De soins mordans et de soucis divers
Soit sans repos ta paupiere esveillée,
Ta lévre soit de noir venin moüillée,
Tes cheveux soyent de viperes couvers :
Du sang infet de ces gros lezars vers
Soit ta poitrine et ta gorge soüillée,
Et d’une œillade obliquement rouillée,
Tant que voudras guigne moy de travers,
Tousjours au Ciel je leveray la teste,
Et d’un escrit qui bruit comme tempeste,
Je foudroiray de tes monstres l’effort :
Autant de fois que tu seras leur guide
Pour m’assaillir, ou pour sapper mon Fort
Autant de fois me sentiras Alcide.
With biting cares and varied worries
May your eyelids, without rest, be wakeful;
May your lips be soaked in black poison,
Your hair covered with vipers;
With blood infected by those overweight leprous verses
May your breast and throat be defiled,
And with a crooked and blighted eye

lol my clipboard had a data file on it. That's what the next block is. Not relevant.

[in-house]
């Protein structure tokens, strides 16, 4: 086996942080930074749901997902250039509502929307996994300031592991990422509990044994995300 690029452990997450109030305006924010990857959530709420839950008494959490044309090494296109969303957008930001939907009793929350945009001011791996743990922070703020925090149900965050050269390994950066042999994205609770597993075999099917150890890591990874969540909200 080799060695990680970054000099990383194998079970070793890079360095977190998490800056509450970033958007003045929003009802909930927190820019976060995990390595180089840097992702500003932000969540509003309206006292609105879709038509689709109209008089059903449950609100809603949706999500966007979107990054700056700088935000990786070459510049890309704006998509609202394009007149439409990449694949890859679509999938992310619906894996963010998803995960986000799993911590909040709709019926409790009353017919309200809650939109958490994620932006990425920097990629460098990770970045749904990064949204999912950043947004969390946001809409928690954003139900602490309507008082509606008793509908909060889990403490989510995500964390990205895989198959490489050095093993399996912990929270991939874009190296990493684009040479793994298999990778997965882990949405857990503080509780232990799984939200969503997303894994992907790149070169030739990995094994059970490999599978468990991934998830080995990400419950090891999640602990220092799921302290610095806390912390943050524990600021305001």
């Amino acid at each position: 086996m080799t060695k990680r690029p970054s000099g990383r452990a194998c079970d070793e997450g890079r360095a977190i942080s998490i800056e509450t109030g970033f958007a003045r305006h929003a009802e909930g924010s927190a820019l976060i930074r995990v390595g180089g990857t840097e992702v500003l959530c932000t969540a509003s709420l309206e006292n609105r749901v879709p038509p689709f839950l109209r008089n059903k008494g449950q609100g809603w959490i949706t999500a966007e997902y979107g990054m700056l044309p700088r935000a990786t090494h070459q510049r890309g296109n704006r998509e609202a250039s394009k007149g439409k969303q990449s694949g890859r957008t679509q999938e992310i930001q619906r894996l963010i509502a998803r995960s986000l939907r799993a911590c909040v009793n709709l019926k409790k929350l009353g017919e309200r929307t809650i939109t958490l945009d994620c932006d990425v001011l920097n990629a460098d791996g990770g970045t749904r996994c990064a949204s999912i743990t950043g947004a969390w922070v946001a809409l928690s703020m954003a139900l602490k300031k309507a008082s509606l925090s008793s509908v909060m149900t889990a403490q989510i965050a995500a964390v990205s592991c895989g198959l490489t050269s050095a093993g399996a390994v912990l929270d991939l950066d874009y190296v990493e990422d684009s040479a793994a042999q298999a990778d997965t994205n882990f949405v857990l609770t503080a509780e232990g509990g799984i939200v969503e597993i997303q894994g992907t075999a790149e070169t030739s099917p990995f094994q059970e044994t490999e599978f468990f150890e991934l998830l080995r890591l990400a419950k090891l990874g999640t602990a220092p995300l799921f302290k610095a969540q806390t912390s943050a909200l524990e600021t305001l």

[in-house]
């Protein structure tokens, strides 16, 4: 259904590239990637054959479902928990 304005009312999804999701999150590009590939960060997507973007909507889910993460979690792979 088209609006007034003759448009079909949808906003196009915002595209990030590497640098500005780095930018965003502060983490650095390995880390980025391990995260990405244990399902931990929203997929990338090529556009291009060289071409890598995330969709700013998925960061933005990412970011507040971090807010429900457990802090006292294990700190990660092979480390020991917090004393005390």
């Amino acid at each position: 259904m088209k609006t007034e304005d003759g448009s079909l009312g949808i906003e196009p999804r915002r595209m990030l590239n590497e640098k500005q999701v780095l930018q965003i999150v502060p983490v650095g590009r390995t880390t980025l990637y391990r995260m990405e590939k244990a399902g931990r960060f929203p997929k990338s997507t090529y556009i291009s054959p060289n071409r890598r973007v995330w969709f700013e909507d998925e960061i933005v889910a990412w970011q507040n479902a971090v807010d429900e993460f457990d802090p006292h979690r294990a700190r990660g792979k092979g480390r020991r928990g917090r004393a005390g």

May you, as much as you please, look at me crossways;
I shall always raise my head to heaven
And with my writing which thunders like the tempest
I shall overwhelm your monstrous attempts;
As often as you are their leader
In attacking me, or undermining my fortress,
So often will you find I am an Alcides [Hercules].
What is this sonnet doing in the middle of the Amours?! Muret tells us ‘this sonnet was written against some minor secretaries, dandies and darlings of the court, who, having too feeble a mind to understand the author’s writings, tried to criticise and scorn that which they did not understand’. That still doesn’t explain why it’s here!
In line 5 I have assumed in line 5 that “lezars” is related to “lazars” (lepers/leprous) though that is my intuition rather than something I have found confirmed in a dictionary!
Minor differences in Blanchemain: in line 7 “d’une œillade envieuse et rouillée” (‘with an envious, blighted eye’); and line 13 becomes “Pour m’assaillir dans le cœur de mon fort” (‘In attacking me within the heart of my fortress’).